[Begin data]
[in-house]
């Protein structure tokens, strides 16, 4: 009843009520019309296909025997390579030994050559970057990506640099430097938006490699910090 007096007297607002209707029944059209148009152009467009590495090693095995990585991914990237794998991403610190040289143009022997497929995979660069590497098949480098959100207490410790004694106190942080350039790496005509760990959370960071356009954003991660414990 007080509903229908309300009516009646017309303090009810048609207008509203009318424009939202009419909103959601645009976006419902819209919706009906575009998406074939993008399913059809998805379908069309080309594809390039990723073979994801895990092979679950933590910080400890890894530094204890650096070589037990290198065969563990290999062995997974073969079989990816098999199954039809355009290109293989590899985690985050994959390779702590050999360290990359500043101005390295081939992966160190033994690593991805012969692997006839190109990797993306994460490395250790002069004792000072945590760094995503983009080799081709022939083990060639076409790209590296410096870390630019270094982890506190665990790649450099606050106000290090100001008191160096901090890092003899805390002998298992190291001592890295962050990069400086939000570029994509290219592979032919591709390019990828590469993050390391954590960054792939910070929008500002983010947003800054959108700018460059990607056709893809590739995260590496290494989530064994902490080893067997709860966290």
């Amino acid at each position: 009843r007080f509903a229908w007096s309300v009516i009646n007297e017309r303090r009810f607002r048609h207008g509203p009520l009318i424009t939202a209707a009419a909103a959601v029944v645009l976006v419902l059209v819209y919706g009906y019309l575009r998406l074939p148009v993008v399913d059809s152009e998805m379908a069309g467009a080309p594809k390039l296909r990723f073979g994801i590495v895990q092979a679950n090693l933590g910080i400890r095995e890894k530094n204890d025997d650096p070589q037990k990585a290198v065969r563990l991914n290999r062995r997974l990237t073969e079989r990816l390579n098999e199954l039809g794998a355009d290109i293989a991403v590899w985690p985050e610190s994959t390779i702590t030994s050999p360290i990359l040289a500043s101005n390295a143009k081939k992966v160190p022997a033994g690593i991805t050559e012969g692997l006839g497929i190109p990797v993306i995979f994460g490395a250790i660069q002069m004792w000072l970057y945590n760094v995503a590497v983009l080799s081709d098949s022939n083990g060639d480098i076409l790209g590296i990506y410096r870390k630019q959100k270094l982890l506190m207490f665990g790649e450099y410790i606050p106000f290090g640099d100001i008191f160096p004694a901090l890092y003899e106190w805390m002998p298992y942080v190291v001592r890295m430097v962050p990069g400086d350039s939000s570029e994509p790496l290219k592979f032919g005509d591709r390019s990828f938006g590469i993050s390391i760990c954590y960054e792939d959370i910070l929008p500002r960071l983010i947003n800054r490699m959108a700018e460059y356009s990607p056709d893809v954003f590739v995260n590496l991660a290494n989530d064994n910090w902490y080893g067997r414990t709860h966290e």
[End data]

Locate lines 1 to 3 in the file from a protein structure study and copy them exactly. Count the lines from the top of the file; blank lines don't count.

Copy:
[in-house]
């Protein structure tokens, strides 16, 4: 009843009520019309296909025997390579030994050559970057990506640099430097938006490699910090 007096007297607002209707029944059209148009152009467009590495090693095995990585991914990237794998991403610190040289143009022997497929995979660069590497098949480098959100207490410790004694106190942080350039790496005509760990959370960071356009954003991660414990 007080509903229908309300009516009646017309303090009810048609207008509203009318424009939202009419909103959601645009976006419902819209919706009906575009998406074939993008399913059809998805379908069309080309594809390039990723073979994801895990092979679950933590910080400890890894530094204890650096070589037990290198065969563990290999062995997974073969079989990816098999199954039809355009290109293989590899985690985050994959390779702590050999360290990359500043101005390295081939992966160190033994690593991805012969692997006839190109990797993306994460490395250790002069004792000072945590760094995503983009080799081709022939083990060639076409790209590296410096870390630019270094982890506190665990790649450099606050106000290090100001008191160096901090890092003899805390002998298992190291001592890295962050990069400086939000570029994509290219592979032919591709390019990828590469993050390391954590960054792939910070929008500002983010947003800054959108700018460059990607056709893809590739995260590496290494989530064994902490080893067997709860966290």
């Amino acid at each position: 009843r007080f509903a229908w007096s309300v009516i009646n007297e017309r303090r009810f607002r048609h207008g509203p009520l009318i424009t939202a209707a009419a909103a959601v029944v645009l976006v419902l059209v819209y919706g009906y019309l575009r998406l074939p148009v993008v399913d059809s152009e998805m379908a069309g467009a080309p594809k390039l296909r990723f073979g994801i590495v895990q092979a679950n090693l933590g910080i400890r095995e890894k530094n204890d025997d650096p070589q037990k990585a290198v065969r563990l991914n290999r062995r997974l990237t073969e079989r990816l390579n098999e199954l039809g794998a355009d290109i293989a991403v590899w985690p985050e610190s994959t390779i702590t030994s050999p360290i990359l040289a500043s101005n390295a143009k081939k992966v160190p022997a033994g690593i991805t050559e012969g692997l006839g497929i190109p990797v993306i995979f994460g490395a250790i660069q002069m004792w000072l970057y945590n760094v995503a590497v983009l080799s081709d098949s022939n083990g060639d480098i076409l790209g590296i990506y410096r870390k630019q959100k270094l982890l506190m207490f665990g790649e450099y410790i606050p106000f290090g640099d100001i008191f160096p004694a901090l890092y003899e106190w805390m002998p298992y942080v190291v001592r890295m430097v962050p990069g400086d350039s939000s570029e994509p790496l290219k592979f032919g005509d591709r390019s990828f938006g590469i993050s390391i760990c954590y960054e792939d959370i910070l929008p500002r960071l983010i947003n800054r490699m959108a700018e460059y356009s990607p056709d893809v954003f590739v995260n590496l991660a290494n989530d064994n910090w902490y080893g067997r414990t709860h966290e």